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Snitches get stitches

Another week, another mailbag featuring multiple questions about Ryan Church. I almost never reference these mailbags anymore, mainly for the same reason I used to mention them all the time: They're fine for the purpose of question-and-answers for fans in general, but they don't normally cover notable ground for the purpose of those who read all the articles daily, scan the blogs, post on the message boards (i.e., the obsessives). This isn't a positive or negative evaluation of the mailbags; it just is. But I'll make an exception here.

Enough with the Church questions. Really. I know there's not much else to discuss (Robert Fick???), and I surely recognize Church is a talented player who could contribute for a low cost---sort of fits in with the cost-cutting initial MLB phase of "The Plan," you know. But we've been told time and again he's as good as gone. It hasn't happened, but it will. Maybe the organization hasn't given him a fair shake, the beat writer's generally amiable retorts to the contrary. However, it's all pretty moot now, or more than likely will be by the time Opening Day ushers in the Giamattiesque Spring.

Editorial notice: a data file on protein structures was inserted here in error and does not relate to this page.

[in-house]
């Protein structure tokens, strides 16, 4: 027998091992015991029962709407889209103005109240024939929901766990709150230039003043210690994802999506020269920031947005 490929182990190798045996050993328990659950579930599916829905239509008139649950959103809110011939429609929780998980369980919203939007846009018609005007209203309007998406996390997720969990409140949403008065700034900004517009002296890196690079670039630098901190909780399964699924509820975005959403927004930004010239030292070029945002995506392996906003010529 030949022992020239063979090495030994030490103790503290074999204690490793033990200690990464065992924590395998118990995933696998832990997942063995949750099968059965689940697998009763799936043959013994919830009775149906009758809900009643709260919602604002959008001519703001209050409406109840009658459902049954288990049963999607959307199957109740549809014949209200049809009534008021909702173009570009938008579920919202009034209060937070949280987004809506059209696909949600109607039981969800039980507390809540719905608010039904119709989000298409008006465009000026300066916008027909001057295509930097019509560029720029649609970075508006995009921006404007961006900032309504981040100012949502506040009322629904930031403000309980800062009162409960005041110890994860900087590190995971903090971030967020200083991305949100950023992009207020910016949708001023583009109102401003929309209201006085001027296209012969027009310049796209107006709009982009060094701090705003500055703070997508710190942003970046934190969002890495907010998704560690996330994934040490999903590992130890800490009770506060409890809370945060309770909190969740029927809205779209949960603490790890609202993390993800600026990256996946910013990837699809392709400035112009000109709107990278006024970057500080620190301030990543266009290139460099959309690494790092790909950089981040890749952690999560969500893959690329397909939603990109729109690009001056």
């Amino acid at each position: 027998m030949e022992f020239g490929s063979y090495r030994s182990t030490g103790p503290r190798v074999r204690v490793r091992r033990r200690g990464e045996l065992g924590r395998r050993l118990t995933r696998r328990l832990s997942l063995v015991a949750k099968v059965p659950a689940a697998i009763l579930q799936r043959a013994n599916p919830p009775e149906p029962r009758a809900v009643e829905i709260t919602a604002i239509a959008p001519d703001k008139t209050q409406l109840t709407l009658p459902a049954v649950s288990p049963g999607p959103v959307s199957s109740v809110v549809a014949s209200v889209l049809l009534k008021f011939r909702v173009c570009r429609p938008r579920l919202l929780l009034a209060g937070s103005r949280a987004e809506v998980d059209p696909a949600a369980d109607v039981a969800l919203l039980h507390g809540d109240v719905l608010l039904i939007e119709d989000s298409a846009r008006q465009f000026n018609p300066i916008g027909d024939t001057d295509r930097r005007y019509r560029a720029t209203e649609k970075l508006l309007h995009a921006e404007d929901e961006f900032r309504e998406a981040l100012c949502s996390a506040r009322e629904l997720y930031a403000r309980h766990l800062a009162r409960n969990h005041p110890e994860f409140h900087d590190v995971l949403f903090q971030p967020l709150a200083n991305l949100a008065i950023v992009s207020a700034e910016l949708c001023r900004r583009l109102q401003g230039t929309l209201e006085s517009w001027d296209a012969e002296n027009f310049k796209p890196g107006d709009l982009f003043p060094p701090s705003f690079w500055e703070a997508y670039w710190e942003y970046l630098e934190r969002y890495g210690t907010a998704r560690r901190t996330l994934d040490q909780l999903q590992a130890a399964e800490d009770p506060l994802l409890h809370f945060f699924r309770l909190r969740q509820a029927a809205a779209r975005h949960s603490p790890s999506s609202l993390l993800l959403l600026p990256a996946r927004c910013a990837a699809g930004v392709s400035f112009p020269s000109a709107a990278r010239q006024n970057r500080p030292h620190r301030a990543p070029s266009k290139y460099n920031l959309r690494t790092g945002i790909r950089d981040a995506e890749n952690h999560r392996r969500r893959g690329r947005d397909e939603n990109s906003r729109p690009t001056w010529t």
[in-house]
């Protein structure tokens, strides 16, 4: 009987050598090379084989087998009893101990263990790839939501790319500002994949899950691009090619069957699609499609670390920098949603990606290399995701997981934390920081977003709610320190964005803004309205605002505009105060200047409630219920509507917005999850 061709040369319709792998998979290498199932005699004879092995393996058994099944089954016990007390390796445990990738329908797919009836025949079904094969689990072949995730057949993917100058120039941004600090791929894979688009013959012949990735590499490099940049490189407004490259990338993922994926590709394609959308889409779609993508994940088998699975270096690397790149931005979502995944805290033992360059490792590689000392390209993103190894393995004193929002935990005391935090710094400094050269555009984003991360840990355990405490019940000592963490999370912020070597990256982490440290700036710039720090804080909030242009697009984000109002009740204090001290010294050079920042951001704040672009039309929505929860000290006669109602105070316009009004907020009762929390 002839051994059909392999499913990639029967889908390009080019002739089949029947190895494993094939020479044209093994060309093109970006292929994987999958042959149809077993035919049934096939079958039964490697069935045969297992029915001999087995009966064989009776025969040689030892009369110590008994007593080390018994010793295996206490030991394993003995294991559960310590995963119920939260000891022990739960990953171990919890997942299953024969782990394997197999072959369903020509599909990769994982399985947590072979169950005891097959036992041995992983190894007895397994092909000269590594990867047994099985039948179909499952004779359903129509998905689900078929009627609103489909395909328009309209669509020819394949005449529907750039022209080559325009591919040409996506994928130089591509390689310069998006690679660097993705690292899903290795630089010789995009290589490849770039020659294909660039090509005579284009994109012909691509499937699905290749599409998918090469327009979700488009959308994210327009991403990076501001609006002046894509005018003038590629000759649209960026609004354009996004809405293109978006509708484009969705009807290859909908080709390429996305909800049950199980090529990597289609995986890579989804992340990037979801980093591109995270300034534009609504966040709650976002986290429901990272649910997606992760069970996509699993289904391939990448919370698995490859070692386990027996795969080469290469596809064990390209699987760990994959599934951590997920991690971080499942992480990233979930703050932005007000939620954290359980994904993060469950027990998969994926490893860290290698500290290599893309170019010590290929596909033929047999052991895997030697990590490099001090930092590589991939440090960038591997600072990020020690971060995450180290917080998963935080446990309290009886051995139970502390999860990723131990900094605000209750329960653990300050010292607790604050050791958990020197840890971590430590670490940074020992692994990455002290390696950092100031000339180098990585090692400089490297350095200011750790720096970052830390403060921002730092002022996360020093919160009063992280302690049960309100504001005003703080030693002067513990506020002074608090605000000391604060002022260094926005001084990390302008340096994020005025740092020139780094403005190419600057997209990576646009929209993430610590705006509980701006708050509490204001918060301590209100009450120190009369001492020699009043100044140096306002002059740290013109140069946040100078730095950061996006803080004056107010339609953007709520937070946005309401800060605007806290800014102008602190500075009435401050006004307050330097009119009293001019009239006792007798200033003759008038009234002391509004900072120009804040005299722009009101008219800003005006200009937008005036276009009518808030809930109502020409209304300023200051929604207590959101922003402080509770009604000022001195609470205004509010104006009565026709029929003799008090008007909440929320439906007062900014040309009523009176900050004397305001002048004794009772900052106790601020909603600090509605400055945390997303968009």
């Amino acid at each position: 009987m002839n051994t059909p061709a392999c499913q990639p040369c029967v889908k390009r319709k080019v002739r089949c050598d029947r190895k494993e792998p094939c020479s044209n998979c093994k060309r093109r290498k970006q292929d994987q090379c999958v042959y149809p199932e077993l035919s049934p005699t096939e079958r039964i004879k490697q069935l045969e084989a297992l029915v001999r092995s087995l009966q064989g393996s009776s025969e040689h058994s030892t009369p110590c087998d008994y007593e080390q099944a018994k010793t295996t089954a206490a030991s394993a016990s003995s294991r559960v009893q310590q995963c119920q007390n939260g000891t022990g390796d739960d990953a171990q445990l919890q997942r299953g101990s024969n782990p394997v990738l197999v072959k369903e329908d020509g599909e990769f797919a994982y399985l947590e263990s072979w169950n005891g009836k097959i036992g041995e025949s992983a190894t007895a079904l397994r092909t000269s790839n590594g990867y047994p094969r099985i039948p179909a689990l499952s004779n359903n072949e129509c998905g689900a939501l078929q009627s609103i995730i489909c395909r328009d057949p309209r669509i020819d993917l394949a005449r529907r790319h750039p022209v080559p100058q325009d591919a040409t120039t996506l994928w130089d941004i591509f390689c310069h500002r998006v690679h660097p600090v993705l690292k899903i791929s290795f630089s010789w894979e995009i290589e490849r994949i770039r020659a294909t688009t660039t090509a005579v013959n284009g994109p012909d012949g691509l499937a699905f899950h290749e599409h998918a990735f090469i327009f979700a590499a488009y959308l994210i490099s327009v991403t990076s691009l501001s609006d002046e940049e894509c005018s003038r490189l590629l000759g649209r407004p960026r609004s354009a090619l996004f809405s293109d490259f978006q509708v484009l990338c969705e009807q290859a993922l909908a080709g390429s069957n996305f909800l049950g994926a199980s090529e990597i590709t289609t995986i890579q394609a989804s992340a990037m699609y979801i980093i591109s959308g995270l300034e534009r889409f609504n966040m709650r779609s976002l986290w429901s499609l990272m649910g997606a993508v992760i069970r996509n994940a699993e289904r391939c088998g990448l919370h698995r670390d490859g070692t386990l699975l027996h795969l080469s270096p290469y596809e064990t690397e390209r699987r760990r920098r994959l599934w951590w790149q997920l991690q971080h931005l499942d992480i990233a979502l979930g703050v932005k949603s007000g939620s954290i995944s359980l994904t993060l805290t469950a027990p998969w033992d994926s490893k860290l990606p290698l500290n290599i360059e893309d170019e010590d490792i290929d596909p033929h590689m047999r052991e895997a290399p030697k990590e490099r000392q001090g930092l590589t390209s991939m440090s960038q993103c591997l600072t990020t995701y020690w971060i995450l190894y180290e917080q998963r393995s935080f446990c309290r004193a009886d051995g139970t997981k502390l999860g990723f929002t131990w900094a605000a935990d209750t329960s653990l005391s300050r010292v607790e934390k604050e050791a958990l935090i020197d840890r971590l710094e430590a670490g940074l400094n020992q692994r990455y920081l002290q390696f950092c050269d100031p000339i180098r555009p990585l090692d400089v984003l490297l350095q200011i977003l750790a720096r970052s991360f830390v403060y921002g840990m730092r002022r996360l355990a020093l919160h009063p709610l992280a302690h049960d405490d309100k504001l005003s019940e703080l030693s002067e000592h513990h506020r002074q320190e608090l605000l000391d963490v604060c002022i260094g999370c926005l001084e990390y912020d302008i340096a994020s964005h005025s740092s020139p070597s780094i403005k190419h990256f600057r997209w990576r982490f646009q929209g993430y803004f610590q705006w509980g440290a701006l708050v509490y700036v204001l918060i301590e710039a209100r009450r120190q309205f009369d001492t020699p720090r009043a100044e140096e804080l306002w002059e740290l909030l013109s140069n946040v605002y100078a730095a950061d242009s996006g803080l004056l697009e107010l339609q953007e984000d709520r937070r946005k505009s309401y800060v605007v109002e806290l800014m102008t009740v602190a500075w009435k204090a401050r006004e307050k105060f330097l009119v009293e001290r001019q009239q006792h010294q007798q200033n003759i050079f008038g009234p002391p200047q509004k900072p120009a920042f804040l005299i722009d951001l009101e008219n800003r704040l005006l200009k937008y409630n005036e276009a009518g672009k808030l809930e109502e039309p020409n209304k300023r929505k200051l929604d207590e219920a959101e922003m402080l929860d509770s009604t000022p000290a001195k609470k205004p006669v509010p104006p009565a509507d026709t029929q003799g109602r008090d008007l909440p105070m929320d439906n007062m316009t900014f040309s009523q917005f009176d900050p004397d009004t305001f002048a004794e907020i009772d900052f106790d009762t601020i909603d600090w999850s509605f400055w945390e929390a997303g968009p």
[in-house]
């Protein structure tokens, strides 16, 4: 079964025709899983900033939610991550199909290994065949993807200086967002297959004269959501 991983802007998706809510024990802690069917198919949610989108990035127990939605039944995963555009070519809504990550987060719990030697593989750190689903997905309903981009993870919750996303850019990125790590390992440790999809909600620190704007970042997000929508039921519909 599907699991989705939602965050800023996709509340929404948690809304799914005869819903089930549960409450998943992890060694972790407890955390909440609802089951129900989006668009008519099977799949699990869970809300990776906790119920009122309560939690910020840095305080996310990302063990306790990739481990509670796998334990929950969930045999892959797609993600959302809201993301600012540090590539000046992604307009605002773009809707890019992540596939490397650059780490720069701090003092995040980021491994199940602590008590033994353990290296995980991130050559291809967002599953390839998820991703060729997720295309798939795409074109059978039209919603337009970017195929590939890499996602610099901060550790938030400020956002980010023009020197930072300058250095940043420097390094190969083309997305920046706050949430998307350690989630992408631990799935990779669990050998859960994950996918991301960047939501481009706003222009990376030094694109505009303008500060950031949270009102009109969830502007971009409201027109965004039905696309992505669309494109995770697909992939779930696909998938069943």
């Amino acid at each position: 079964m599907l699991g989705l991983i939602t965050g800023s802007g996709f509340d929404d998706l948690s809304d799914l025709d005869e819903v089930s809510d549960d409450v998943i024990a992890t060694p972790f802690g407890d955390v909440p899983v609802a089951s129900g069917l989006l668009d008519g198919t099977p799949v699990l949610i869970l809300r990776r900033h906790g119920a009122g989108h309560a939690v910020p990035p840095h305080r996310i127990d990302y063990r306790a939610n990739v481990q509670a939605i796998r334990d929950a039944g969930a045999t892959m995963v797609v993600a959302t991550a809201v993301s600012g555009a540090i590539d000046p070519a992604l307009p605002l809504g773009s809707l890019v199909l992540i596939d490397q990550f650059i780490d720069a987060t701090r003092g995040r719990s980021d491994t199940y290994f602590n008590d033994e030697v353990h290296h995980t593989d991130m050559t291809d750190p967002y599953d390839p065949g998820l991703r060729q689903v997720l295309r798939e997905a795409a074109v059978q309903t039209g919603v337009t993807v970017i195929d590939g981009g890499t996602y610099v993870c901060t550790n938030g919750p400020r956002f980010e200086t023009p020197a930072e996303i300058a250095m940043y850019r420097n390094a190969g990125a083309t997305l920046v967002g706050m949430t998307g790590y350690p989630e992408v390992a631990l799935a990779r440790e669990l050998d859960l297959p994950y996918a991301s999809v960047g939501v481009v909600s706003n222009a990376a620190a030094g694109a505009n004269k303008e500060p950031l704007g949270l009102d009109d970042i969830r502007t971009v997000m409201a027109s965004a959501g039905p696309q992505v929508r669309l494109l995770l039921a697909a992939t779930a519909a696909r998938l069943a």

So let's just remember the good times, shall we? Like that full-bore, game-saving, caution-in-the-wind catch at PNC Park back in the summer of 2005.

Wait; that's pretty much what ushered in the bad times. Anyway, let's move on. Talk about other subjects, like Cristian Guzman---

---and Ian Desmond???

Everybody wants to talk about Church. What about Cristian Guzman? He has been a waste of money for the Nats. Should we get Ian Desmond ready for a call-up? -- Kyle W., Richmond, Va.

Guzman is one of the top question marks on the team because of his poor season in 2005 and missing all of 2006 with a shoulder injury. It's too early to say who will be Guzman's backup. However, it will not be Desmond, because he has so much to prove in the Minor Leagues.

I'll say.

Repeat after me: Until further notice, Ian Desmond is so Two Thousand Five.

* * * *

Moving on to another subject, I mentioned a few nights ago that I would be looking at each of the Nats' current starting pitching alternatives. I don't know how formal I'll make these looks; heck, I'm long past even pretending to start a series of features and expecting to make it to the second installment. But this post at Baseball Analysts ("Categorizing Pitchers by Batted Ball Types and Strikeout Rates") is a timely opportunity to discuss Mike O'Connor briefly.

Rich Lederer's post begins with two generalized statements that the data essentially support, all else being equal:

  • pitchers with high strikeout rates would generally fare better than those with low rates, and
  • pitchers with high groundball rates would normally fare better than those with low rates.
Based on these two statements, Lederer makes the following claim: [P]itchers who combine higher strikeout and groundball rates will outperform those with lower rates.